Latif Al Ani: A Life in Photography

Latif Al-Ani, Pipe construction for the Darbandikhan water pipeline project, Iraq, 1961. Photographic process gelatin silver negative on film, 6 x 6 cm. Latif Al-Ani Collection. Image courtesy of Arab Image Foundation 1- Latif Al-Ani, Pipe construction for the Darbandikhan water pipeline project, Iraq, 1961. Photographic process gelatin silver negative on film, 6 x 6 cm. Latif Al-Ani Collection. Image courtesy of Arab Image Foundation
Latif Al-Ani, Photographer Latif Al-Ani in the North of Iraq. Gelatin silver negative on film, 6 x 6 cm. Latif Al-Ani Collection
Latif Al-Ani, Shepherd, Iraq. Gelatin silver negative on film, 6 x 6 cm. Latif Al-Ani Collection
Latif Al-Ani, Babel, an English company filming about tourism in Arab countries, Iraq, 1961. Gelatin silver negative on film, 6 x 6 cm. Latif Al-Ani Collection
Latif Al-Ani, Pipe construction for the Darbandikhan water pipeline project, Iraq, 1961. Photographic process gelatin silver negative on film, 6 x 6 cm. Latif Al-Ani Collection. Image courtesy of Arab Image Foundation
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Since their 2015 rediscovery, Latif al Ani’s decades-long sociological documentation of the nature of Iraqi life, being shown as part of the exhibition Invisible Beauty at both the National Pavilion of Iraq, 56th Venice Biennial (2015) and Museum for Contemporary Art, Ghent, Belgium (2016).

His works have found a wide audience, both within the art world and among urban Arabs in the region and diaspora who feel nostalgia for the cosmopolitan, optimistic Iraq his work documents. Although he was trained by an English photographer, the oeuvre of Latif Al Ani, the in-house photographer of “People of Oil” the Iraqi state petroleum company magazine are more visually similar to photographers from socialist countries- for example, the magazine China Pictorial, a propaganda magazine focusing on Chinese development in the Maoist era- or with similar developing countries, like the photographers of Saudi Aramco magazine- than with Western photographers such as August Sander, Robert Frank, Diane Arbus, or William Eggleston- rather than freaks, Latif’s work is a sort of index of what Iraqi independence looked like, in those optimistic years. Jacob Dreyer spoke with the artist in Sharjah.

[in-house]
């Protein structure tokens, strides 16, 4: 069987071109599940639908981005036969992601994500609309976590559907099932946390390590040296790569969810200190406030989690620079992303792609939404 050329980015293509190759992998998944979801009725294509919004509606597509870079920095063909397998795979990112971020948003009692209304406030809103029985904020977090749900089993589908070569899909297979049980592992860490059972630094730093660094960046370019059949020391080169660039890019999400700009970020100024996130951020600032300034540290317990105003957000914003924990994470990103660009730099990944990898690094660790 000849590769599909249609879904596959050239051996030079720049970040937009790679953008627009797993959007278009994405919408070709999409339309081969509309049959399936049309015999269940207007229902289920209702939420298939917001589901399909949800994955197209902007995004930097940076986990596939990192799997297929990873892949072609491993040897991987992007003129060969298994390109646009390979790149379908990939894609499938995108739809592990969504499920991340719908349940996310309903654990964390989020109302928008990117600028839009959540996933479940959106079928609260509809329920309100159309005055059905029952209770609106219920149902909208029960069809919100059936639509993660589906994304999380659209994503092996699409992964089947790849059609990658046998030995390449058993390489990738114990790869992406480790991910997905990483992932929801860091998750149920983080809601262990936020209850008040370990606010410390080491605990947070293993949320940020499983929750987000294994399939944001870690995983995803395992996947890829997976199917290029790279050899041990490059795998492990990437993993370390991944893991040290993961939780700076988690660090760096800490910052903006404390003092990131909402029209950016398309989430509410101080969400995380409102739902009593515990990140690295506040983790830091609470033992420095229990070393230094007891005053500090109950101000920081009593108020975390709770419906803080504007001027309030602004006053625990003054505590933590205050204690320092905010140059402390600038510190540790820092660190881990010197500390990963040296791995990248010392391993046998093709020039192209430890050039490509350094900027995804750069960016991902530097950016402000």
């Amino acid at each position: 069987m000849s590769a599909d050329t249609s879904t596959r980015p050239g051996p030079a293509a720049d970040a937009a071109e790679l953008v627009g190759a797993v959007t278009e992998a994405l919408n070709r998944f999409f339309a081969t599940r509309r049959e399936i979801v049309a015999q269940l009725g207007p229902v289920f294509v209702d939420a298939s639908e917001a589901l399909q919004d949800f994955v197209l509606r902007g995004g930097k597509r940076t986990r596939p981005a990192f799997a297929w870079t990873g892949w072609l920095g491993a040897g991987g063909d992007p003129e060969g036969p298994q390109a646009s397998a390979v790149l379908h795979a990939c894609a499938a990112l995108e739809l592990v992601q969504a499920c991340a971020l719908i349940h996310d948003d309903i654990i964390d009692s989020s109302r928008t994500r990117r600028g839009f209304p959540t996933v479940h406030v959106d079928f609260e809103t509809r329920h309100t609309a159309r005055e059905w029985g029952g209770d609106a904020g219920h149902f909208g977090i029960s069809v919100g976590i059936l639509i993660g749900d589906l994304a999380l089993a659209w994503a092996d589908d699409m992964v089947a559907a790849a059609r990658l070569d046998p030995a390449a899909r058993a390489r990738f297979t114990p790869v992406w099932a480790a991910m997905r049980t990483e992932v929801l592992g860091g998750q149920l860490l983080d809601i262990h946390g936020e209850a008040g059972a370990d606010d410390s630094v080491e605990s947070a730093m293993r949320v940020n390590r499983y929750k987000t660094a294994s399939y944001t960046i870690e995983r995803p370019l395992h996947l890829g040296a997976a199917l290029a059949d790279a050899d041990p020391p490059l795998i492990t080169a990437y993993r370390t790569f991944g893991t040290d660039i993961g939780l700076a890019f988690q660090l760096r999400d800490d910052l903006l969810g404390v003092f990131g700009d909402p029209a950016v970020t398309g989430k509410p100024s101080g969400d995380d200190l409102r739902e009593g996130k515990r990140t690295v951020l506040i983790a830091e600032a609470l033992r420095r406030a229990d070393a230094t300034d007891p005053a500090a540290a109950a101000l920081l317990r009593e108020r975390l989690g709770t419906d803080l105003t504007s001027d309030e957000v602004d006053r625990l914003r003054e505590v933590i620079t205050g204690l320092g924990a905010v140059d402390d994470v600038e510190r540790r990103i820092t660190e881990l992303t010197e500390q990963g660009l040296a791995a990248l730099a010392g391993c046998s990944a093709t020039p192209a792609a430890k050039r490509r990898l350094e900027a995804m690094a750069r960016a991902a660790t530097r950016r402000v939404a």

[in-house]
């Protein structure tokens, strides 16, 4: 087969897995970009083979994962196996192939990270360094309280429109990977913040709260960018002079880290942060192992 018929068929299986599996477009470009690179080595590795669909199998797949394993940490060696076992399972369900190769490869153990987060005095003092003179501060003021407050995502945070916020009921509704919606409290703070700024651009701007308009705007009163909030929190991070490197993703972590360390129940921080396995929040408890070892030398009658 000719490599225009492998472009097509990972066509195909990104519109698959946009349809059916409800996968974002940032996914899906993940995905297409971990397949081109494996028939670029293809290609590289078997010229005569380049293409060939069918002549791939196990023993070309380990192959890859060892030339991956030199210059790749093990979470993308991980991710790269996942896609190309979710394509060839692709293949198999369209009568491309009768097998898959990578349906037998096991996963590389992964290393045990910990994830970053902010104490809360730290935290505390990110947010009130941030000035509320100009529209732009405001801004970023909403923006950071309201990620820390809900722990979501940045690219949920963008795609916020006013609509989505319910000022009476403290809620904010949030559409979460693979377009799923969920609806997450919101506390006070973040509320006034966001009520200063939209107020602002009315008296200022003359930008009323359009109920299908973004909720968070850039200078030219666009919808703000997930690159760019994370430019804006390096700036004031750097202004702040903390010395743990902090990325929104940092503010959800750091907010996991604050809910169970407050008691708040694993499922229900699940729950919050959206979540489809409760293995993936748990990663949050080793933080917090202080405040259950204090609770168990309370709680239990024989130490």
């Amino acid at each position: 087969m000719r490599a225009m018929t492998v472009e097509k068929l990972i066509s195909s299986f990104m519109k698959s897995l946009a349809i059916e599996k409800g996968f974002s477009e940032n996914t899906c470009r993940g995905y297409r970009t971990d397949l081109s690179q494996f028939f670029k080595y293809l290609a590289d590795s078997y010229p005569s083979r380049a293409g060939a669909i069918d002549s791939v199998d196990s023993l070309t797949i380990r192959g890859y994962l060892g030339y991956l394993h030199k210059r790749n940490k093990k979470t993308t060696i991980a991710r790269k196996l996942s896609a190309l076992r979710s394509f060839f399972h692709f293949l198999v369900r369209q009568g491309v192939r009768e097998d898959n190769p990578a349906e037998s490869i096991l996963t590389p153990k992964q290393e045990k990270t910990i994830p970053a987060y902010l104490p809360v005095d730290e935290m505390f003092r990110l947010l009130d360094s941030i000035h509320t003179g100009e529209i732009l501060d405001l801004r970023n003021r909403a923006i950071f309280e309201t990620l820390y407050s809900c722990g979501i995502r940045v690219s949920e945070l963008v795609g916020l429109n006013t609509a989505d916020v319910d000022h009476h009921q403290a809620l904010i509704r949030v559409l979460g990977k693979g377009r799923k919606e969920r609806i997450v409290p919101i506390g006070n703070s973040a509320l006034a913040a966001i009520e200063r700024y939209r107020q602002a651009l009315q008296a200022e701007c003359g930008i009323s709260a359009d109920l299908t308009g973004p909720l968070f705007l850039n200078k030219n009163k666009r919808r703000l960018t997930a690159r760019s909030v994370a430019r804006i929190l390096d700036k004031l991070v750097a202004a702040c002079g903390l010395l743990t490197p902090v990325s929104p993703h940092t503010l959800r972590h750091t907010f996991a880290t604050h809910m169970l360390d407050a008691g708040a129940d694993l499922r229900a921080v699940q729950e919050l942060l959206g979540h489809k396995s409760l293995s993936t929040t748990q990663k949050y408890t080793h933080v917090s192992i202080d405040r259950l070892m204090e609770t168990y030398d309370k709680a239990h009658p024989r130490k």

TEXT: Jacob Dreyer
IMAGES: Courtesy of the Latif Al-Ani Collection and the artist

 

Latif Al-Ani, Photographer Latif Al-Ani in the North of Iraq. Gelatin silver negative on film, 6 x 6 cm. Latif Al-Ani Collection

 

What is the subject of your work? People? A new Iraq? In light of the warfare and chaos in today’s Iraq, how should we look at these images today?

My work is, above all, about the nature of Iraqi life, an attempt to document this life at all levels – and for me, Iraqis and the Arabic world in general are more or less the same. In the magazine I worked for, whose name could be translated as “the workers of oil”, I had free reign to travel everywhere, and watched the country evolving and changing over decades.

During those years, Iraq was stable and prosperous, but I had a sort of premonition of the impermanence of that situation; documenting it felt important, because I knew that the happy country that Iraq was could disappear at any moment. And it did.

 

Latif Al-Ani, Shepherd, Iraq. Gelatin silver negative on film, 6 x 6 cm. Latif Al-Ani Collection
Latif Al-Ani, Babel, an English company filming about tourism in Arab countries, Iraq, 1961. Gelatin silver negative on film, 6 x 6 cm. Latif Al-Ani Collection

 

What was your own personal experience of the Ba’ath years in Iraq- which roughly coincides with the years of work shown in the exhibition?

I was trained as a photographer with Jack Percival in pre-independence Iraq; he said he wouldn’t leave Iraq until he taught me everything about photography! Then he died, so we ended our lessons.

I had many adventures in those years. In 1958, a friend at the British Embassy asked me to photograph in color everything in the embassy, just in case a revolution happened. I told him he was crazy – Iraq was calm – but did it anyway. By coincidence, the revolution did happen a few weeks later, and my British friend was able to get insurance money for everything destroyed using my photographs.

In 1963, I visited the US, traveling from New Orleans to Chicago, from Los Angeles to San Francisco; I had a traveling show of photographs, but since we wanted to show in many places, we split the collection down the middle, 50/50. America was much poorer than I had expected.